EULAR Backs MTX, DMARDs as First-Line for Early RA


Forthcoming updated rheumatoid arthritis guidelines announced by the European Union League Against Rheumatism offer guidance on achieving early remission while avoiding biologics.

As soon as rheumatoid arthritis (RA) is diagnosed, rheumatologists should start patients on methotrexate (MTX) or a combination of MTX and synthetic disease-modifying anti-rheumatic drugs (DMARDs), says the European Union League Against Rheumatism (EULAR).

If RA patients fail to respond to this first-line treatment within six months, or display poor prognostic factors, newly updated EULAR recommendations advise the use of biologic DMARDs with MTX – such as TNF-inhibitors, abatacept or tocilizumab or, under certain circumstances, rituximab.

The goal of the 2013 recommendations, based on literature reviews of the safety and effectiveness of biological and conventional DMARDs, is remission or low disease activity and avoiding overtreatment with biologics, stresses Josef S. Smolen, MD, lead author and a professor at the Medical University of Vienna, in a press release describing the forthcoming guidelines.

 “By advocating the use of synthetic DMARDs, rather than biologics as the first-line treatment, this approach avoids the over-treatment of 20-50% of patients with early RA, who will achieve the treatment target with such initial therapy,” Dr. Smolen says in a statement by the EULAR Task Force.

The 2013 EULAR RA Management Guidelines, to be published this fall,  also recommend:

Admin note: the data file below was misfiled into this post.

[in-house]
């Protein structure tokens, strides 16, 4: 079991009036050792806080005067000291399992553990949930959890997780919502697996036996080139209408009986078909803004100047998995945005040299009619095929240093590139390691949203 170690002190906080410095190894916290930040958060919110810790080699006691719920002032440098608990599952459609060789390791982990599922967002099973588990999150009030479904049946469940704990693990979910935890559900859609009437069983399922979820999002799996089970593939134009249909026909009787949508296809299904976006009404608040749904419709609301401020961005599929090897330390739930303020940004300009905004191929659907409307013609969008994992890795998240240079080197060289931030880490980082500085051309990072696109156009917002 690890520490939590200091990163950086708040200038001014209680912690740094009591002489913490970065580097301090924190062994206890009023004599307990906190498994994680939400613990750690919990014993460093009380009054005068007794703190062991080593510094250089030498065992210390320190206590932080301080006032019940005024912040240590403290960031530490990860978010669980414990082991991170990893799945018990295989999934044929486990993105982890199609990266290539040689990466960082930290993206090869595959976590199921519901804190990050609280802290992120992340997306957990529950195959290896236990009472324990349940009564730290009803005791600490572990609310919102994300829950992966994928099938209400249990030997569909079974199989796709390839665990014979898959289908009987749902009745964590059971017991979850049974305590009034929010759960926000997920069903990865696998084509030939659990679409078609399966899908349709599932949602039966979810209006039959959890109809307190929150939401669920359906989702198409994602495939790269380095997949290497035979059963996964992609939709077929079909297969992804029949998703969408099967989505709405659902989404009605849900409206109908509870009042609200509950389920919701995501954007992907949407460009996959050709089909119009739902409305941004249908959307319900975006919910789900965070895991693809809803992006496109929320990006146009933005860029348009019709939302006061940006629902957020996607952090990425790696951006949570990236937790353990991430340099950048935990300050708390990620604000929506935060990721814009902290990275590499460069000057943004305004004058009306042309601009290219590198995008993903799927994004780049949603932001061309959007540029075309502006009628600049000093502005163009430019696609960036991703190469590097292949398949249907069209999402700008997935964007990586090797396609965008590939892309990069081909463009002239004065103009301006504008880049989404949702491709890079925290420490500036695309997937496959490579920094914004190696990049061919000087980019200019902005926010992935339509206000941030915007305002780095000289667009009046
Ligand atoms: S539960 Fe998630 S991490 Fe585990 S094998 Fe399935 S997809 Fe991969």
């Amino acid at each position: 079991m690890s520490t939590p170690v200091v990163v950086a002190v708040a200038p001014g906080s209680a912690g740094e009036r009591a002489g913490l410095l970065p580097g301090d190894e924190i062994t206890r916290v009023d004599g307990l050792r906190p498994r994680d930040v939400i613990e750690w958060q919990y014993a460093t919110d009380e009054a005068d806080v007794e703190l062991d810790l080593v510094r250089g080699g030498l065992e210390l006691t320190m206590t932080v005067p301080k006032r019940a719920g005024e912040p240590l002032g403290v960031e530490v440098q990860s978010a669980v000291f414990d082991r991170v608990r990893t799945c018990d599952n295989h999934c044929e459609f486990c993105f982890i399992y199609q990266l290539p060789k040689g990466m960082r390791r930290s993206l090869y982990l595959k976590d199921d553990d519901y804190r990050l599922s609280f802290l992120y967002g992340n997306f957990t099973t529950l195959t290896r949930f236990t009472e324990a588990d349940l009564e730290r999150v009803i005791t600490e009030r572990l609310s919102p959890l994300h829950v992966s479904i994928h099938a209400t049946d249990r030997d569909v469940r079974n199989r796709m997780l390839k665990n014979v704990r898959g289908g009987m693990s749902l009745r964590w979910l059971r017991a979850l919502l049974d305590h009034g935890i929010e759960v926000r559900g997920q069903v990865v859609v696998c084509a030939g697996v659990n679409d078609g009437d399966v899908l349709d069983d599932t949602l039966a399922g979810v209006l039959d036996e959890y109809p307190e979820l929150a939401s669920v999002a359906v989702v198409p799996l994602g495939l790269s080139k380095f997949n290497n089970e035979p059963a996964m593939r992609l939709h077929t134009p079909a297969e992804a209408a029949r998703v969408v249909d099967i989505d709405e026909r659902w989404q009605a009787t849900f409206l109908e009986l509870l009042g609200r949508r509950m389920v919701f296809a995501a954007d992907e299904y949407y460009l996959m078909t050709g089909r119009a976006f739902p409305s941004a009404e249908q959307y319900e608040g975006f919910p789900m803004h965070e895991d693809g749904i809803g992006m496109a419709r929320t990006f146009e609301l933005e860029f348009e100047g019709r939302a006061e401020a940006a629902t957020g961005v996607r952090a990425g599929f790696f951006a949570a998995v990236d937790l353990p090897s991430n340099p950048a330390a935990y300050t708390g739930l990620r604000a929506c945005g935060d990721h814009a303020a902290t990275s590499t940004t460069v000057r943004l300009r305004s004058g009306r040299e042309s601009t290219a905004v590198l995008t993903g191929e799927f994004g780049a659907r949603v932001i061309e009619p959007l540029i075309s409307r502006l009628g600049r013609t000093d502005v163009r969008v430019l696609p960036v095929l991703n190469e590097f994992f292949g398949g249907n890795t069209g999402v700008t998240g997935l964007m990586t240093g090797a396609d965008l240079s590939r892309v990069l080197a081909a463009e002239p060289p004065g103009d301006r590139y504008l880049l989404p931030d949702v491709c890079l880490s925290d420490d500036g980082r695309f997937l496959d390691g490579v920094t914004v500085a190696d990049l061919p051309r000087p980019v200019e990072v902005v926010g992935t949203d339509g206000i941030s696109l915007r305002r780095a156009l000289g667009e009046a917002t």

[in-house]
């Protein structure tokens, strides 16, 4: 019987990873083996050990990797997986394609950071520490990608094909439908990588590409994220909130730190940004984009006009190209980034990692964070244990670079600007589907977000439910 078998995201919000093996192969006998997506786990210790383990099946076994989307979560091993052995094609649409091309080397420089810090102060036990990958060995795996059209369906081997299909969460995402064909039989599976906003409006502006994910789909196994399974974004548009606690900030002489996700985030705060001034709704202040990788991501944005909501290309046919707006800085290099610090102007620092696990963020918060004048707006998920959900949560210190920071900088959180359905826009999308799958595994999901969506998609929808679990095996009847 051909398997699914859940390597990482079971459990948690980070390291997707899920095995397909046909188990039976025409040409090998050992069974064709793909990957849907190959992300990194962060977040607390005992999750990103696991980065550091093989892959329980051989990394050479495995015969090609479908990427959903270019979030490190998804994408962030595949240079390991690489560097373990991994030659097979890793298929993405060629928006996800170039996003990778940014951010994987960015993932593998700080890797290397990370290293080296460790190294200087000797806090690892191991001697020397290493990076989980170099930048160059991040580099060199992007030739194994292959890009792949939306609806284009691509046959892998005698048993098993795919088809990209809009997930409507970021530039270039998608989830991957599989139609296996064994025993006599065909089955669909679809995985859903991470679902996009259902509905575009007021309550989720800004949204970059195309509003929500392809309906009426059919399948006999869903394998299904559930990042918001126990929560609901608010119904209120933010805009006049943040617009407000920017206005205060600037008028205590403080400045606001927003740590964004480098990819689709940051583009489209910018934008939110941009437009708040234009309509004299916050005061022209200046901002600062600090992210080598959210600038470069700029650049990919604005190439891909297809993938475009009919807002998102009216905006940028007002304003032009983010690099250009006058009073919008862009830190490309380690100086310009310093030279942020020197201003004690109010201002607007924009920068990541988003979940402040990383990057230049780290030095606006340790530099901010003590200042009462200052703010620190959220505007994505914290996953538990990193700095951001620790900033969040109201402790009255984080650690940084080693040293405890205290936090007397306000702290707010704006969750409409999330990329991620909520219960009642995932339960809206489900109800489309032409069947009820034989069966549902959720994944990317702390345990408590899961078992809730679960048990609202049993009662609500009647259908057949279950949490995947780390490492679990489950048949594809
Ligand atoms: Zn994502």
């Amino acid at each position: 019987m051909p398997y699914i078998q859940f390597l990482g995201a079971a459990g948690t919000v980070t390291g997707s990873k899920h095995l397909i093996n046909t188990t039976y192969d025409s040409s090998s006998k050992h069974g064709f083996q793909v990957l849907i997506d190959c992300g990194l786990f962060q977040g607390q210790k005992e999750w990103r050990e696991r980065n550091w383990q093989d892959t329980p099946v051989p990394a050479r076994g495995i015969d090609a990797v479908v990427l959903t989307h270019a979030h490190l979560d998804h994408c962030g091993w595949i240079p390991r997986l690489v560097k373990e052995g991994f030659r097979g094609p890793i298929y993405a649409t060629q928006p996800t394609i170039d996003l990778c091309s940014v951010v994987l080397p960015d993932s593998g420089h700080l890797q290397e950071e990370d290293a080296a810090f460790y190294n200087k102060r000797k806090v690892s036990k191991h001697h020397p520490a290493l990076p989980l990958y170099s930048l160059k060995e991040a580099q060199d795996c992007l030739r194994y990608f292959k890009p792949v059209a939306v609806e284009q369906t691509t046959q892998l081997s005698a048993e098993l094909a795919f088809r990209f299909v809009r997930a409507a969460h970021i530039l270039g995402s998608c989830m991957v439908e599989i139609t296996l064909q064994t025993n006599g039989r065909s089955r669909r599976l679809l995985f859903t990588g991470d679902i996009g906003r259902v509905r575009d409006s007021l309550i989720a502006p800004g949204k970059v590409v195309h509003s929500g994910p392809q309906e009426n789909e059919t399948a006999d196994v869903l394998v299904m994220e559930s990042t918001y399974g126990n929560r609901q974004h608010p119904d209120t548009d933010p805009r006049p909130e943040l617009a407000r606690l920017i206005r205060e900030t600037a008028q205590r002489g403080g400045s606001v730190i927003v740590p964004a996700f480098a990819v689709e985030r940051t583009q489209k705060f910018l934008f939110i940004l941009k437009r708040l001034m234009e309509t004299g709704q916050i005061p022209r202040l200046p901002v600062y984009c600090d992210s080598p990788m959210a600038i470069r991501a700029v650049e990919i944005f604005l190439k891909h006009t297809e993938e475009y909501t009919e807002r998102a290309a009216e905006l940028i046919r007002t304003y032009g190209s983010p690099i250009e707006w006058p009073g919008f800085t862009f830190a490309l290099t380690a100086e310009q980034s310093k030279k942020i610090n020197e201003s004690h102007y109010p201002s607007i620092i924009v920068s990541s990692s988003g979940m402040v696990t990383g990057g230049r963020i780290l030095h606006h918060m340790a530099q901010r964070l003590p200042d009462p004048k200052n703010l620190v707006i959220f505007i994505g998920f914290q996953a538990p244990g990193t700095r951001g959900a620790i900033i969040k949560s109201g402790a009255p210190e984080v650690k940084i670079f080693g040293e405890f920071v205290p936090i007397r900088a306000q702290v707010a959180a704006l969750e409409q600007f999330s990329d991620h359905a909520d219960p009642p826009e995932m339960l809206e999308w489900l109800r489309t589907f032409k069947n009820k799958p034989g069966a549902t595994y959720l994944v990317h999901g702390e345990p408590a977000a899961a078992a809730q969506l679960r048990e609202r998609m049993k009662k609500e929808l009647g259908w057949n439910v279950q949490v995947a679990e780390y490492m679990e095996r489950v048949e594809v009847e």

•   Low-dose glucocorticoids, in combination with DMARDs, should be used for up to six months – with the proviso they be tapered as soon as clinically feasible.
•   Patients non-responsive to the first biologic should be given another.
•   If persistent remission is achieved and glucocorticoids have been tapered, rheumatologists should consider a taper of the biological DMARD.
•   In cases of sustained long-term remission, careful dose-reduction of conventional synthetic DMARDs can be considered.
•   Patients may be prescribed another TNF-inhibitor (or a biologic with a different mode of action) if they do not respond to the first one.
•  Tofacitinib (currently approved in the US by the FDA, in Japan and in Russia, but not by the European Medicines Agency) may be considered if at least one biologic fails.
•  Monitor disease activity every one to three months, altering therapy with shared decision-making if no improvement is seen in three months or if the target is not reached by six months.

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